Gabriel Gomes, of UC Berkeley PATH, presented Open Traffic Models: A Platform for Large-scale Hybrid Traffic Simulation at the ITS Seminar April 19, 2019 at 4 p.m. in 290 Hearst Memorial Mining Building.
Dr. Gomes is a research engineer at ITS, and also a lecturer with the Mechanical Engineering department. He came to Berkeley in 1999 as a graduate student in control theory, and focused on problems in traffic modeling and control. Following his graduate work, he stayed on at CCIT where he worked on the NGSIM project, and later with PATH where he has been part of several projects including TOPL and Connected Corridors. Recently Dr. Gomes has been working more closely with the Mechanical Engineering department to develop and supervise capstone projects for the Master of Engineering program. He has also worked with LBNL to develop techniques for large scale traffic simulation in High Performance Computing environment, and we will hear about some of that work today.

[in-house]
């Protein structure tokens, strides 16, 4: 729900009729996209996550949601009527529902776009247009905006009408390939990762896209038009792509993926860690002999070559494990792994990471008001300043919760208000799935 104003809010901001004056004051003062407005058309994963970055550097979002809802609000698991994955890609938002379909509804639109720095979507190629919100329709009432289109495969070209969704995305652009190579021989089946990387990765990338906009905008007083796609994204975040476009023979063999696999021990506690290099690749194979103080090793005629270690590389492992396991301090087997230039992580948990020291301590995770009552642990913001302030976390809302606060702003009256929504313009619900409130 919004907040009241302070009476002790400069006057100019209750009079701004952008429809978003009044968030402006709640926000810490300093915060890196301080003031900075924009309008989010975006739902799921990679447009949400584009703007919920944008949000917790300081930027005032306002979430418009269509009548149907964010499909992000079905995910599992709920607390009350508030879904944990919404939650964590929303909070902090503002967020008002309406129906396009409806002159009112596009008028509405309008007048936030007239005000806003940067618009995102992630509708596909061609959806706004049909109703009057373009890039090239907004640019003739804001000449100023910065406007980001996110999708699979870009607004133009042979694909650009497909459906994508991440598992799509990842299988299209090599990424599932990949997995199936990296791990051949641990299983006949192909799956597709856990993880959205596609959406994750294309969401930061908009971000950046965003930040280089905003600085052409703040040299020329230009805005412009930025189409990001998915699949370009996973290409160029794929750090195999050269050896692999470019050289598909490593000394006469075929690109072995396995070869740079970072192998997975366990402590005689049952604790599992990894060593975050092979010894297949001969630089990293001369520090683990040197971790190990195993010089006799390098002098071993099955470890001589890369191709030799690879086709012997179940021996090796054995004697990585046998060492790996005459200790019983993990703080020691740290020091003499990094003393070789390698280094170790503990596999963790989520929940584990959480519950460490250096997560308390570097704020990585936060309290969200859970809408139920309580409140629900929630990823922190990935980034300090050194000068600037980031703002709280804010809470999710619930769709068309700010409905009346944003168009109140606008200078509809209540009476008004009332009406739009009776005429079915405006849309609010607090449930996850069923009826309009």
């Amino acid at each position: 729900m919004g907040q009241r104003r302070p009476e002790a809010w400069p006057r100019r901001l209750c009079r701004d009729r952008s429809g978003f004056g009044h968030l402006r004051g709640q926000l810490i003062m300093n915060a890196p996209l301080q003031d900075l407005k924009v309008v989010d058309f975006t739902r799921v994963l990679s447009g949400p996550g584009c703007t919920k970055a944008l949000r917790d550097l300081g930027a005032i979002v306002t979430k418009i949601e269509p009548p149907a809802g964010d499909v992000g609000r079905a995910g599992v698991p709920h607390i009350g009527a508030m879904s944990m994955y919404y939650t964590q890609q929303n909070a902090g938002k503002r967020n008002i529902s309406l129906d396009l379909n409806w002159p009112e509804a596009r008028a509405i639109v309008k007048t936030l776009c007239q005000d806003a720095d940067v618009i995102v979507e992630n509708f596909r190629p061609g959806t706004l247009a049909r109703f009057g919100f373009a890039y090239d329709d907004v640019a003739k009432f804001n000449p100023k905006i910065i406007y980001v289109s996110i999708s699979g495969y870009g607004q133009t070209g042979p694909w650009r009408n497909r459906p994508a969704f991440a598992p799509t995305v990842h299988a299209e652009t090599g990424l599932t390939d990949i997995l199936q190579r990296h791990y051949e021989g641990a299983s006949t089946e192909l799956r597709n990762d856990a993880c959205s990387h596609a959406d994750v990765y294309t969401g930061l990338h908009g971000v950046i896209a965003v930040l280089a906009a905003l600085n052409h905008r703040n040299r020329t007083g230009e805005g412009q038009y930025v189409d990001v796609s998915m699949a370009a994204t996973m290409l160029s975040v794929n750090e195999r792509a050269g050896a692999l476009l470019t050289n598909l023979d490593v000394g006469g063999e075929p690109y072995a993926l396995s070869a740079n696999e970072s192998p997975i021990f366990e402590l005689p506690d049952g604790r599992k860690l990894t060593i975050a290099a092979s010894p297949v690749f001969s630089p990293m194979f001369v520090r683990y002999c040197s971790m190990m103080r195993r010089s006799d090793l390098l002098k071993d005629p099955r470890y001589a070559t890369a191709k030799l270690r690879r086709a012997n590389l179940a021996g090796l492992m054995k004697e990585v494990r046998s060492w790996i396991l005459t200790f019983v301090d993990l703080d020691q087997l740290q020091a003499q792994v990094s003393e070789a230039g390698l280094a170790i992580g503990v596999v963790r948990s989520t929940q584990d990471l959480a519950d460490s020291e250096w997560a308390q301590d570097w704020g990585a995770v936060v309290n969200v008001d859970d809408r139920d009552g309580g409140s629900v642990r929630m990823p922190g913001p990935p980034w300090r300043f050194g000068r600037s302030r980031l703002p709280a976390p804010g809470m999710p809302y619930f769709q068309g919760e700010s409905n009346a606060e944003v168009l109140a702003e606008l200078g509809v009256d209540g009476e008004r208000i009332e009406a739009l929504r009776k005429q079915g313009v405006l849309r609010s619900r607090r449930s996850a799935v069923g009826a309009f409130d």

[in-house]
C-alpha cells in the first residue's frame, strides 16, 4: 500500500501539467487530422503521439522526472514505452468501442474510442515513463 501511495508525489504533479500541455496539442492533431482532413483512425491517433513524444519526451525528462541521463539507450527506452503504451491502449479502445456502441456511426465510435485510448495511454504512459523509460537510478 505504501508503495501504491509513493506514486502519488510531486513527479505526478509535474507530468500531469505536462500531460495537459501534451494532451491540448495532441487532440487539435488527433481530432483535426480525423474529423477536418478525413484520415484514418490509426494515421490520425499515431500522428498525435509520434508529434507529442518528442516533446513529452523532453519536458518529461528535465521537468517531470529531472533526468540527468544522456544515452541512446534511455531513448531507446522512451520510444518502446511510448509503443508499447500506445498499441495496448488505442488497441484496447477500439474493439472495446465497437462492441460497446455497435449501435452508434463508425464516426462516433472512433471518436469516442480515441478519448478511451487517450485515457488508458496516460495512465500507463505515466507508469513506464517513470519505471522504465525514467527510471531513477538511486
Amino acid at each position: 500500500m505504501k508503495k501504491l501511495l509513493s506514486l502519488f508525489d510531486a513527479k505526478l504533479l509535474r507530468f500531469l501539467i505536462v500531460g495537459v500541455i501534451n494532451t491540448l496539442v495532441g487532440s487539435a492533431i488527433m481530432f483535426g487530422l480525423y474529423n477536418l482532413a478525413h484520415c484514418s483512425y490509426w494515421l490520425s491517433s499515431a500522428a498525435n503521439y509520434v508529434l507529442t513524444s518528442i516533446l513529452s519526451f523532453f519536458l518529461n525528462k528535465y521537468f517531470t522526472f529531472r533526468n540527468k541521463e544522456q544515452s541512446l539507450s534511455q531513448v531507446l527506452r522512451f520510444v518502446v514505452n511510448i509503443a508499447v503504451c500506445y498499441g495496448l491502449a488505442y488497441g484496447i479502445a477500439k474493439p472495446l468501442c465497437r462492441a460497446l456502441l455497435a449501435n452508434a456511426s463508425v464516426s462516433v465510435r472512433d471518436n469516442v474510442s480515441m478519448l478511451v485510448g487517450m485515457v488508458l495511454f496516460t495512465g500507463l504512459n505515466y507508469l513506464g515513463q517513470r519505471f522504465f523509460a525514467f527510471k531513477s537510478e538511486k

Although traffic modeling and simulation have been an object of study for many decades, there is still no model that can be considered "best" in all situations. Rather, it is recognized that different models are better suited for different scenarios, and in some cases a combination of models is desirable. This observation has lead to the concept of hybrid simulation, in which traffic simulators of different types are stitched together at an interface. Research into this concept has thus far focused on the combination of particular pairs of models; e.g. CTM with Newell's car following model, software A with software B, etc. In this talk, Dr. Gomes will delve into the problem of interfacing a pair of arbitrary macroscopic, mesoscopic, or micrscopic models. The concepts that will be presented have been implemented in the Open Traffic Models framework, or OTM. OTM provides a means for creating and combining light-weight plugins for traffic modeling and control. The two main components of OTM are a) a generic data schema for representing traffic scenarios, and b) an interface for stitching together arbitrary models of traffic. Dr. Gomes will demonstrate the concept with three sample models (macroscopic, mesoscopic, and microscopic), and also show how this abstracted view of traffic dynamics enables the deployment of traffic simulators in high performance computing (HPC) environments.